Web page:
“As far as his relationship with the Gallos, that had absolutely nothing to do with the appointment,” said Bill Chandler, who oversaw the judicial selection process for Feinstein. “Frank Damrell is not a one-issue lawyer but someone who has an incredibly varied mix of civil and criminal experience that makes him an outstanding nominee.”
Damrell may boast all the right stuff to be named a federal judge, and certainly the letters on his behalf--from California Agriculture Secretary Ann Veneman to San Francisco 49ers President Carmen Policy--speak of his distinguished years as a local and state prosecutor before building his own top law practice in Modesto.
But it has long been suggested in the legal community here that for any attorney coveting a federal judgeship in the Central Valley, one endorsement stands taller than the rest: a thumbs up from the Gallos.
The Gallo family is the largest corporate donor to congressional candidates in California and ranks in the top 20 nationwide. The single largest financial backer of Bob Dole during his long career in the U.S. Senate, the Gallos now rank fifth on the list of all-time donors to President Clinton.
Over the years, friendly lawmakers have pushed a number of bills tailored to benefit Gallo family members exclusively with tax breaks and other subsidies amounting to tens of millions of dollars.
Ernest Gallo is credited by Feinstein campaign aides with helping soften the senator’s big city, liberal image among the state’s agricultural giants. Two years ago, in her mega-money campaign against former Rep. Michael Huffington of Santa Barbara, Feinstein received one-fourth of her money from political action committees, including a number that represented Central Valley cotton, citrus, dairy and wine producers.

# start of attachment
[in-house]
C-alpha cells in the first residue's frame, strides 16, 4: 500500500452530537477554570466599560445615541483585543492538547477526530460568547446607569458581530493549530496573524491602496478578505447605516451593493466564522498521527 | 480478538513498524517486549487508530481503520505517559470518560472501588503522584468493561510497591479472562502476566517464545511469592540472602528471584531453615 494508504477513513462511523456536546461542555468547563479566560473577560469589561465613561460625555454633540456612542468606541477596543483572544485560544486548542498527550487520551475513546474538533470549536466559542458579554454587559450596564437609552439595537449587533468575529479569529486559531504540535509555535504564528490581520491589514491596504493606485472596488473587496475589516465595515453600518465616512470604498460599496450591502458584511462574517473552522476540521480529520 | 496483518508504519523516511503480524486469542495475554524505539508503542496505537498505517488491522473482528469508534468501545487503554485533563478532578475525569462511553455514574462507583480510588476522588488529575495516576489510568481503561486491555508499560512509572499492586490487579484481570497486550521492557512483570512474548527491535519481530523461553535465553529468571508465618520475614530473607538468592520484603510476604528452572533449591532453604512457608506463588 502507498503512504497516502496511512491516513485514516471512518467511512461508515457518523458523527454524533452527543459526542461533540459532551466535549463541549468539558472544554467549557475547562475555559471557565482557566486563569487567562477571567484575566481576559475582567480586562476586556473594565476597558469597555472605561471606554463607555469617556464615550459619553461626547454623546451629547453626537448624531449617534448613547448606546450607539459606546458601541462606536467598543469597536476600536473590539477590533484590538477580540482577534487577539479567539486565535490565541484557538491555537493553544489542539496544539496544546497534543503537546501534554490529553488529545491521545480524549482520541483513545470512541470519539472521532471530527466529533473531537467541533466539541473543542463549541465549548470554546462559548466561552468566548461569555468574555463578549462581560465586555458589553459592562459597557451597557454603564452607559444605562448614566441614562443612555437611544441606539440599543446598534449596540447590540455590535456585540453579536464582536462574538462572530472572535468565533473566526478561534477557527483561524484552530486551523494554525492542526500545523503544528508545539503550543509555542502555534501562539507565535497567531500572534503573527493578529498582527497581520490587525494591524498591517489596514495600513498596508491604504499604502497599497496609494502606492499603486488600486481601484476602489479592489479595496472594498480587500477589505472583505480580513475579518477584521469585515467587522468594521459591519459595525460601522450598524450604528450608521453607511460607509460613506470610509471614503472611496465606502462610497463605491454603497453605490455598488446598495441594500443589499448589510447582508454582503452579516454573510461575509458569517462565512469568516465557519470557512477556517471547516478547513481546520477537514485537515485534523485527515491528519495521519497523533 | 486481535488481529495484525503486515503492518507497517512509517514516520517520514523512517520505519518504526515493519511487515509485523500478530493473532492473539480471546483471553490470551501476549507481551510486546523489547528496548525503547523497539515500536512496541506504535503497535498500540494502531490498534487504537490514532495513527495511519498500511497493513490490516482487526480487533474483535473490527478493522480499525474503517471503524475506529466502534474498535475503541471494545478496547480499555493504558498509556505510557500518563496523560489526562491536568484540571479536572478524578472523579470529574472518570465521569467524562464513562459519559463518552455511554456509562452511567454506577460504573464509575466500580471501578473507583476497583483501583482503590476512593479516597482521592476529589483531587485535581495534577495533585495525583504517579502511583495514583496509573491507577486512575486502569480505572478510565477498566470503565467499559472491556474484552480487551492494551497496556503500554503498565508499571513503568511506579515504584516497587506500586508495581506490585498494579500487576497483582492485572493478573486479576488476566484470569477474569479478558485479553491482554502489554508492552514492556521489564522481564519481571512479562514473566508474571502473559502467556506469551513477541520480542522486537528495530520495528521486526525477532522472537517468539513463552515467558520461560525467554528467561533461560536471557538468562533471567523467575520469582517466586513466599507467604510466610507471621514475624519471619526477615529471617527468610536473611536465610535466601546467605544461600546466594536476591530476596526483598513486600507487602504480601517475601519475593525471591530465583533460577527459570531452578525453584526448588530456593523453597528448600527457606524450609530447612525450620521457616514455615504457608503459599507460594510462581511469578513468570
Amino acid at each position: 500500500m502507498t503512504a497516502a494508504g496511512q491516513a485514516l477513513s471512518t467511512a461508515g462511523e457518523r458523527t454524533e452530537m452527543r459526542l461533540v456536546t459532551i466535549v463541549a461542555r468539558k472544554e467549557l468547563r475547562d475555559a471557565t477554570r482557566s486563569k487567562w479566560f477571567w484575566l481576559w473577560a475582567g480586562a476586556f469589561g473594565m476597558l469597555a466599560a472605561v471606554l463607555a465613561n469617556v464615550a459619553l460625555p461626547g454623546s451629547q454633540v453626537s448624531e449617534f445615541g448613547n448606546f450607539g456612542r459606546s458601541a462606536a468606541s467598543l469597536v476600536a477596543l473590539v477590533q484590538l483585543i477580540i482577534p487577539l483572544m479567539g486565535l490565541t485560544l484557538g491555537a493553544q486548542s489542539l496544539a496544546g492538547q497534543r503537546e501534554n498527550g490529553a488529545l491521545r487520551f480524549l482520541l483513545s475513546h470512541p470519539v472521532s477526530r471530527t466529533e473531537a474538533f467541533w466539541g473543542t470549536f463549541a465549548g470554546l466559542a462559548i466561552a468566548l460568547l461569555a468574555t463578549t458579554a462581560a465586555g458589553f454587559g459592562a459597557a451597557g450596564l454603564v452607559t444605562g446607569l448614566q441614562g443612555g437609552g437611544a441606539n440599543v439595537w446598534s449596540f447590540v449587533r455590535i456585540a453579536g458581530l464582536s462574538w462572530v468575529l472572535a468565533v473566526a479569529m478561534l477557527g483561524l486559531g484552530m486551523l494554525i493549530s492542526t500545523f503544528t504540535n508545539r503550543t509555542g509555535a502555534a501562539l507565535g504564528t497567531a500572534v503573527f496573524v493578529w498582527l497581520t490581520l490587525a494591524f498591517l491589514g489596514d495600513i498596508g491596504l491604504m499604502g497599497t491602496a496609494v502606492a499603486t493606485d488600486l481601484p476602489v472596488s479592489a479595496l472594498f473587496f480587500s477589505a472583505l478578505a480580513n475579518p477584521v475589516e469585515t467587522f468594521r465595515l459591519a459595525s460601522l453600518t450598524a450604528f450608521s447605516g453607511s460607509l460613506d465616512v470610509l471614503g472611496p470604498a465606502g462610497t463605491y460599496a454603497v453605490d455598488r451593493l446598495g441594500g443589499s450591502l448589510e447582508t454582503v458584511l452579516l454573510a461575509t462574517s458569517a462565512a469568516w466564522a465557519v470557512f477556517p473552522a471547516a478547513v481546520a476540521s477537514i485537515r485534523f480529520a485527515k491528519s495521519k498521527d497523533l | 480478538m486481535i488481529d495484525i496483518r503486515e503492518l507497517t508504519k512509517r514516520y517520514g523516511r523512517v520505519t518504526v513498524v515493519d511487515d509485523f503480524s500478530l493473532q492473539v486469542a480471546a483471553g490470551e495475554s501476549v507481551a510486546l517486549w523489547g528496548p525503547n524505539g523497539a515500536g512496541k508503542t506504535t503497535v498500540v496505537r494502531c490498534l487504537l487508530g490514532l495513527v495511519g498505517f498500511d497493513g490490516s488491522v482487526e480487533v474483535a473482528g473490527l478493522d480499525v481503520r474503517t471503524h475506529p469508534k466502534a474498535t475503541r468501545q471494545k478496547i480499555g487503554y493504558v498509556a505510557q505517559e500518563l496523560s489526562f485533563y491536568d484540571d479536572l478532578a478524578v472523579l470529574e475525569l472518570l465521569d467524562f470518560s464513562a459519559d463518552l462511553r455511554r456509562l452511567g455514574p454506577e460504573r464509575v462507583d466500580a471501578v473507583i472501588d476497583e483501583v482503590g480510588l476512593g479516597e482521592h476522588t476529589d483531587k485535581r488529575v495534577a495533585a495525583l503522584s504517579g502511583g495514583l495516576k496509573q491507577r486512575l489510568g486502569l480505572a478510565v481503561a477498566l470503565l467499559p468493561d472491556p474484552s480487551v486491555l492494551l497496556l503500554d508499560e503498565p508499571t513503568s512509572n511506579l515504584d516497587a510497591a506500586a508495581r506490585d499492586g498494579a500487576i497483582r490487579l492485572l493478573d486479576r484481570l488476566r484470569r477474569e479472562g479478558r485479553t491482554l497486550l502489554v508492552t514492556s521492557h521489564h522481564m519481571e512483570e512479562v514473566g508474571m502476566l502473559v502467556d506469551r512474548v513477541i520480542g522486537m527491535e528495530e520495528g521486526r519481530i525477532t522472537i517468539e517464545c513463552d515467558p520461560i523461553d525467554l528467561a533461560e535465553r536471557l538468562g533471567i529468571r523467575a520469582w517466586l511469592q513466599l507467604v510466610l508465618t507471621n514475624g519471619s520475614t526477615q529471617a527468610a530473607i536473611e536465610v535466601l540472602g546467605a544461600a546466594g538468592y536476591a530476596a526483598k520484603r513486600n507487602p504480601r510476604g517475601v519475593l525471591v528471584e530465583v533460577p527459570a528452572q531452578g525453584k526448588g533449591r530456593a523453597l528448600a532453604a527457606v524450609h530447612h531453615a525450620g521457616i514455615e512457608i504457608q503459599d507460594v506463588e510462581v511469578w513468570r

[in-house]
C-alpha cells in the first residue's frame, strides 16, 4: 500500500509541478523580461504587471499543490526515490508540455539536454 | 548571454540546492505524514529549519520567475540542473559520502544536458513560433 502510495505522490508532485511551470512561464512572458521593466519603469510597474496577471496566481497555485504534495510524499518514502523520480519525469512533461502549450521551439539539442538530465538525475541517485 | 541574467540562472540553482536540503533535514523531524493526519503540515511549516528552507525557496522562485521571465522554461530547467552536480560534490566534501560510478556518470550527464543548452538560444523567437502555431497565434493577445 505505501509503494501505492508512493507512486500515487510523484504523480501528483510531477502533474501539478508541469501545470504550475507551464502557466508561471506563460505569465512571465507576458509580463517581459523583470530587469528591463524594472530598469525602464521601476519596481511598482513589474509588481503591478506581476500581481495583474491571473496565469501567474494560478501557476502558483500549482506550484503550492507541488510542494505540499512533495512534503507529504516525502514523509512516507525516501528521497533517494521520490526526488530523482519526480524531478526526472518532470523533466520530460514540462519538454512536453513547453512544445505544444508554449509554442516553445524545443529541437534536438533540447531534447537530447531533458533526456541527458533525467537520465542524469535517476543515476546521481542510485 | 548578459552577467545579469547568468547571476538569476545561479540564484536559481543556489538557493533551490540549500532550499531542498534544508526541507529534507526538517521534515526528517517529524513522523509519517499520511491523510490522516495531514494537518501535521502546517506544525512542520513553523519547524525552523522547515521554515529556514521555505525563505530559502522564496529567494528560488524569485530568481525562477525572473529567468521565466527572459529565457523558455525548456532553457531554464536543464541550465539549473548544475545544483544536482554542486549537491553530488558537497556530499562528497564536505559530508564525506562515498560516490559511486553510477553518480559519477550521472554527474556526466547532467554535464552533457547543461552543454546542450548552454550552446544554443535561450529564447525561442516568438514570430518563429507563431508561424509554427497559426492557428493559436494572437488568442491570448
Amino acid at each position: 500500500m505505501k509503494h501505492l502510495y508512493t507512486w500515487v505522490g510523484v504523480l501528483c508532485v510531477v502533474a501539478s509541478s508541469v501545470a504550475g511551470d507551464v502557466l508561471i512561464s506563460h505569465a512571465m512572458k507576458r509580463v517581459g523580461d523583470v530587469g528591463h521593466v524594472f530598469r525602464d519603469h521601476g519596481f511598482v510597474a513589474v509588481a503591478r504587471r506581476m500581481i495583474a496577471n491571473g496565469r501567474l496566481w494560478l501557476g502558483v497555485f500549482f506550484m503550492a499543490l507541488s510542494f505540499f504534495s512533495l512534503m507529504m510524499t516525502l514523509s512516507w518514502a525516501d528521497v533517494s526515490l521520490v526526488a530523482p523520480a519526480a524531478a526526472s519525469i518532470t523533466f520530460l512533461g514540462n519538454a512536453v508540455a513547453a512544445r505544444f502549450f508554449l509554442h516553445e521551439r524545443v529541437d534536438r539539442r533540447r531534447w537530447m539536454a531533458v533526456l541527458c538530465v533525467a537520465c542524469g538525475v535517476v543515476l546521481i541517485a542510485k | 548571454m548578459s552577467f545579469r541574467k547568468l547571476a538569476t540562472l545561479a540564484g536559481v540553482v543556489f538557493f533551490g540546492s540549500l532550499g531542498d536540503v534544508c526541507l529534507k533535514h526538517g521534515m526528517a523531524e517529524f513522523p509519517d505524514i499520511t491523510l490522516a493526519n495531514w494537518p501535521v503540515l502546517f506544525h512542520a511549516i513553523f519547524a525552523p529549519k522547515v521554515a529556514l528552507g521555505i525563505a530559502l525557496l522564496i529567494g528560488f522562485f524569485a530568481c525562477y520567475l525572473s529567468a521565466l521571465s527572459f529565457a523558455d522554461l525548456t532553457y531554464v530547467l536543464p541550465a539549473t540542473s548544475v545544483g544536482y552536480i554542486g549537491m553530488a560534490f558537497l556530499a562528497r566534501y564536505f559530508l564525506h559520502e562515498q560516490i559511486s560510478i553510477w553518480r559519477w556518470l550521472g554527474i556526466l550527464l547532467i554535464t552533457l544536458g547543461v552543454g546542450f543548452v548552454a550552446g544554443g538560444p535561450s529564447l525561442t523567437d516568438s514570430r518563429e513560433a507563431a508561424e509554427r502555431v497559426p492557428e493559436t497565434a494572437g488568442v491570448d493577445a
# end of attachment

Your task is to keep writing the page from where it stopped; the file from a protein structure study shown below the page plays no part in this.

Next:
It was during this campaign that Feinstein became a vocal supporter of the Market Promotion Program for wine exporters, which critics have derided as an example of “corporate welfare.” The program has provided the Gallo winery with at least $24 million in government subsidies to market its products overseas. Three years ago, government accountants concluded that the program had yielded no tangible results for America as a whole.
In June, Ernest Gallo’s ties to Feinstein were further evidenced when he was one of 50 guests invited to a $50,000-per-person dinner with Clinton at the San Francisco home of Feinstein and her husband, Dick Blum.
The dinner has come under scrutiny because it was held six days after the FBI warned the White House that China was eager to buy influence in the United States through targeted politicians, such as Feinstein. One of the guests who broke bread with Clinton at the senator’s house was the head of a Chinese company with close ties to Chinese leaders.
Compared to the supercharged air of presidential hobnobbing, the selection of a federal judge in one district of California might seem like a small item with uncertain long-range benefits. But family and friends have portrayed Ernest Gallo as a farseeing businessman who attends to just such detail.
In 1979, Edward Dean Price, a Modesto attorney with personal and professional ties to Gallo, was nominated by then Sen. Alan Cranston to fill a position on the federal court in Fresno. Price belonged to the same country and civic clubs as Ernest and Julio Gallo and attended two family weddings.
It was Frank Damrell Jr. who introduced Price to Cranston before the judicial nomination. Damrell was the perfect conduit, enjoying a friendship with both the senator and the future judge.
“I hosted several fund-raisers for Cranston, and I’m sure Dean Price was at more than one of them,” Damrell said. “I recommended Dean Price for the job. Absolutely. I wrote a letter on his behalf.”
Not long after Price was seated on the bench, Gallo sued his younger brother, Joe, for using the Gallo name on his cheese products. Through random draw, the lawsuit in the federal court’s eastern district was assigned to Price.